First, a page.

Quill and Quire


« Back to Omni

Inaugural Independent Bookstore Day deemed Christmas in April for several booksellers

Canada’s first Independent Bookstore Day, which was held this year on April 28, marked the transformation and rebranding of the three-year-old Authors for Indies program into a series of events for more than 50 independent Canadian bookstores.

The intentionally low-key event was the first under new organizer, the Retail Council of Canada, which took over the Authors for Indies initiative earlier this year from founder Janie Chang. Booksellers Shelley Macbeth of Uxbridge’s Blue Heron Books and Mary-Ann Yazedjian of Vancouver’s Book Warehouse remained on as industry consultants.

Although the event shifted its focus from Authors for Indies, which featured writers handselling titles at local bookshops, several stores that participated still incorporated the old format into their plans. In Collingwood, Ont., Simcoe Street Books owners Rina Barone and Chris Dunk celebrated the store’s six-month anniversary, while their sister shop in nearby Creemore, Curiosity House Books, celebrated its 23 years in business. Barone decided to focus on local writers and create events that doubled as community parties to “mark spring and summer and the start of festivals and events.”

Local authors Dan Needles and Catherine Randall hand-sold their favourite reads at Simcoe Street, while Cecily Ross (The Lost Diaries of Susanna Moodie) and Paul Eprile (translator of Jean Giono’s Hill and Melville) signed copies of their books and made recommendations to customers. In addition to cake and authors, Simcoe Street offered customers 10–25 per cent discounts drawn from a jar at time of purchase. Barone says it “would probably have been a very ordinary Saturday” otherwise, but customers “were aware that it was a national event that was happening, so people wanted to support independent bookstores.” Barone said that even with the discounts, sales volume was double an ordinary Saturday at both locations.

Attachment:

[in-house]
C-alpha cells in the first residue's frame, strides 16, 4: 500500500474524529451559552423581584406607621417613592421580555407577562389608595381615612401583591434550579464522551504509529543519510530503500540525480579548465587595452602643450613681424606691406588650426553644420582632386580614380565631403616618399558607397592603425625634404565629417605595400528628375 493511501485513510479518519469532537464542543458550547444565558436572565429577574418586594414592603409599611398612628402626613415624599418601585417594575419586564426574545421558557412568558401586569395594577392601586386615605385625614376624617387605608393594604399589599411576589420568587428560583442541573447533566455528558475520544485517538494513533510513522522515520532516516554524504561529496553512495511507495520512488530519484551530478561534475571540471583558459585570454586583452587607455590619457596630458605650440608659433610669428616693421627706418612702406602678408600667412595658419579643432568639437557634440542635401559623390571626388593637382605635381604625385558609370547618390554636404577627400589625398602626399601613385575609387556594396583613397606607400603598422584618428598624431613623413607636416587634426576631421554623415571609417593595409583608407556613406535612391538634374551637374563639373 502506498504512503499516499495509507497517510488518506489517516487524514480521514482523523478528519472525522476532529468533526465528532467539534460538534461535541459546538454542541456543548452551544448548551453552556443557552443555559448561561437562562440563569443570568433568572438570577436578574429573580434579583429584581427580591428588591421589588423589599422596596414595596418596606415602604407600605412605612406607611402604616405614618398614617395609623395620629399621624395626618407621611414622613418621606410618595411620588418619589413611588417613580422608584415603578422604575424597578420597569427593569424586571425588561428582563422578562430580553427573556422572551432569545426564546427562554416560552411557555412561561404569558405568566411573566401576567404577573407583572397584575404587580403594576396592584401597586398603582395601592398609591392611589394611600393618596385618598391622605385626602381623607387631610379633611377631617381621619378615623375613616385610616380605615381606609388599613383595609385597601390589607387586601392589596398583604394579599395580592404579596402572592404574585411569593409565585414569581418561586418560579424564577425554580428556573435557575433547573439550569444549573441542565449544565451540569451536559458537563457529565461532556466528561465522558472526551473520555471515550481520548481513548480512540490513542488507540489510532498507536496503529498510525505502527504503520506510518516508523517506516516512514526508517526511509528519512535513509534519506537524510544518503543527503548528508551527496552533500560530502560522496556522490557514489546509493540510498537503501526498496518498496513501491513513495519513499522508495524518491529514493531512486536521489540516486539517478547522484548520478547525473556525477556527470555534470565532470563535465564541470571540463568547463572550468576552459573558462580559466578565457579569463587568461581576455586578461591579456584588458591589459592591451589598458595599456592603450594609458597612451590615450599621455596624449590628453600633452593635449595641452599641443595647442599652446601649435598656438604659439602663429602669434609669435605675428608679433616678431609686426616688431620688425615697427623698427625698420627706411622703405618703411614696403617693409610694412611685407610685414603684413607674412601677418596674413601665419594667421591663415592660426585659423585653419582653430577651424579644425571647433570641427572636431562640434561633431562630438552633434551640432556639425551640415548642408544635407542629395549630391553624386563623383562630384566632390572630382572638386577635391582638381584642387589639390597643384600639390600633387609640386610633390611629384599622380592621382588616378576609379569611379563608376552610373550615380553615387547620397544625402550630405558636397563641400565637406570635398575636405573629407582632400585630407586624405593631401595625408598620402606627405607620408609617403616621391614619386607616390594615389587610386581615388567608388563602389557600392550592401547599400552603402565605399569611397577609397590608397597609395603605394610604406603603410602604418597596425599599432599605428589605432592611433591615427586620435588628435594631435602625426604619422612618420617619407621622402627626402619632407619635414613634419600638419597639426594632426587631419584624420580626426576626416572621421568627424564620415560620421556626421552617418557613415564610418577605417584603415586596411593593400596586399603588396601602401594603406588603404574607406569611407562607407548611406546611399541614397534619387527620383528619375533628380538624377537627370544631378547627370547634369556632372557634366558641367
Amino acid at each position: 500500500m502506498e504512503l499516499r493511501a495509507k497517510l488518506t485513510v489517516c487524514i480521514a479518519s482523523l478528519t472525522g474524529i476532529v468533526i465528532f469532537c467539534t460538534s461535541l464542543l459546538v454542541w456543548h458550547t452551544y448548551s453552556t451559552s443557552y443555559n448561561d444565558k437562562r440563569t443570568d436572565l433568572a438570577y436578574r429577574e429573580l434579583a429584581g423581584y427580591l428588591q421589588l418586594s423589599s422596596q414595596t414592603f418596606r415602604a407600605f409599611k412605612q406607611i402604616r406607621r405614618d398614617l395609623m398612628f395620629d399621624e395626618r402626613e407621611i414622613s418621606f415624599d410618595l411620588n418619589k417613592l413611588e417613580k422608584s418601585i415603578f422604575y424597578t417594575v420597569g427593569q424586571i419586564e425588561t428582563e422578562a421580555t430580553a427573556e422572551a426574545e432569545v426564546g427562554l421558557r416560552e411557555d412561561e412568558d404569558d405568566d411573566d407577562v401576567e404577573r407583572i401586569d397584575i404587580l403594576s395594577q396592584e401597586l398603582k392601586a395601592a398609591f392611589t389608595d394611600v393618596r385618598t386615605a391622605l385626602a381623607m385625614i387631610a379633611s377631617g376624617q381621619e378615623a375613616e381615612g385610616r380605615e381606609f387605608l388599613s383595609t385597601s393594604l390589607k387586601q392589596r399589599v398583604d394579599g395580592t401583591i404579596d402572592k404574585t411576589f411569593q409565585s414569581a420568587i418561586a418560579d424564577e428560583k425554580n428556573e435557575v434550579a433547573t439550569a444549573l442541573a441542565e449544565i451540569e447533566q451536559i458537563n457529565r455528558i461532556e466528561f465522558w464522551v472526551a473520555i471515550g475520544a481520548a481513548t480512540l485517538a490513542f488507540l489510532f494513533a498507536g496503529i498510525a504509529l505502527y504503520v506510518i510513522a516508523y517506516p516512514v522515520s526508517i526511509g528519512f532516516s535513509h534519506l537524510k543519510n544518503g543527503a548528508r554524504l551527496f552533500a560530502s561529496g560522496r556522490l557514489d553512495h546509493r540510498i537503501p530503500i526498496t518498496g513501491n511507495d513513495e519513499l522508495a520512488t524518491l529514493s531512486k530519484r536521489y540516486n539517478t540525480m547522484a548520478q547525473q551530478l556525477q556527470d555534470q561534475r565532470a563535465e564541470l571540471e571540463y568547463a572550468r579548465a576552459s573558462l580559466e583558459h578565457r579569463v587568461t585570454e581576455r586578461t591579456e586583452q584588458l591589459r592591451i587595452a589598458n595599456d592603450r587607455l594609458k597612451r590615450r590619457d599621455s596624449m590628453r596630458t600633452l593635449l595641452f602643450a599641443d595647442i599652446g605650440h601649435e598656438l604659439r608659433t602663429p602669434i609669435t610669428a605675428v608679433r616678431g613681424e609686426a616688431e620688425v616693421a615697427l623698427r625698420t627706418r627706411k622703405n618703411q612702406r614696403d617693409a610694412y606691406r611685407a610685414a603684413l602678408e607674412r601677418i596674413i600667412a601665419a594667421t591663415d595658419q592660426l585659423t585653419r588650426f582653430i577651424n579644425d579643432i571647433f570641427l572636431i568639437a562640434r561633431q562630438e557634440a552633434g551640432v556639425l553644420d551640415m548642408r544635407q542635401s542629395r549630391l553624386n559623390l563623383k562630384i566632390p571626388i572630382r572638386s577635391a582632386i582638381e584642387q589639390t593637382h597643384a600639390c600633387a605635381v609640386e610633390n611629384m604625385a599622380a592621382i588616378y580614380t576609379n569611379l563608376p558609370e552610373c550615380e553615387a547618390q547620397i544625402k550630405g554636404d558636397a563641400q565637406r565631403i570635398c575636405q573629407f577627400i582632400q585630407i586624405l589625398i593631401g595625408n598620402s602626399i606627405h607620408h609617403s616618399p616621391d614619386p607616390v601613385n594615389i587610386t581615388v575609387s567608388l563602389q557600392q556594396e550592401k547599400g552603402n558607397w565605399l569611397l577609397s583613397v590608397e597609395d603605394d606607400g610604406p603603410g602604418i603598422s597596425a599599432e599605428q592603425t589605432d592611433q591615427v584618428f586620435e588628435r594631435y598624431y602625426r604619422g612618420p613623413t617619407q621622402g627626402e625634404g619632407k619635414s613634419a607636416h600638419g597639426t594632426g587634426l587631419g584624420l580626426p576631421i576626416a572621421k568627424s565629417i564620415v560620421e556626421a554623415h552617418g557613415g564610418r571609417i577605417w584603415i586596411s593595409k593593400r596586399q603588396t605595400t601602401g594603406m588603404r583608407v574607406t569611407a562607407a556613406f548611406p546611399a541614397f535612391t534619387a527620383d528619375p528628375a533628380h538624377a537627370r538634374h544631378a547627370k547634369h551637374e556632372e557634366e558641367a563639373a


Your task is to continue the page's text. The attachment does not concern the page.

Russell Books – a used, collectible, and new bookstore in Victoria, B.C. – also decided to follow the Authors for Indies format for another year. Nandini Thaker, the store’s events and social media co-ordinator, says the event allowed “authors to mingle with customers but also do what they do best, which is talk about their books or talk about books they enjoy.” Local authors Jack Knox, Lucky Budd, C.C. Humphries, and Jennifer Manuel participated (Pat Carney had to cancel due to illness), while Jack Knox and Jennifer Manuel oversaw the store’s Bibliotherapy Booth.

“Authors,” Thaker says, “have a different perspective than we do as booksellers.”

Despite a rainy day and construction right outside the shop, Thaker says the event was reminiscent of the store’s Christmas season. There were pastries from the bakery next door, fresh popcorn, and every customer who spent $50 or more received a free book. “It was a lot of fun, it seemed like everyone who was in the store enjoyed being there,” she says.

In Sarnia, Ont., The Book Keeper owner Susan Chamberlain and her staff organized a day that included discounts ranging from 15 to 50 per cent, free book draws with every purchase (they won the value of their purchase in store credit), a kids’ make-your-own-bookmark crafts table, a stepped-up #bookface event, and cake.

“The store was full all day long, the cash was lined up,” says Chamberlain, who says that customers seemed aware of the Independent Bookstore Day brand. “I love the rebranding. It acknowledges and embraces the independent aspect of the bookstores and it allows us all to celebrate in our own unique ways.” Chamberlain estimates sales were triple an average Saturday, even with 15-25 per cent discounts.

“It was like a Christmas day,” she says. “They were buying just for the sake of supporting us.”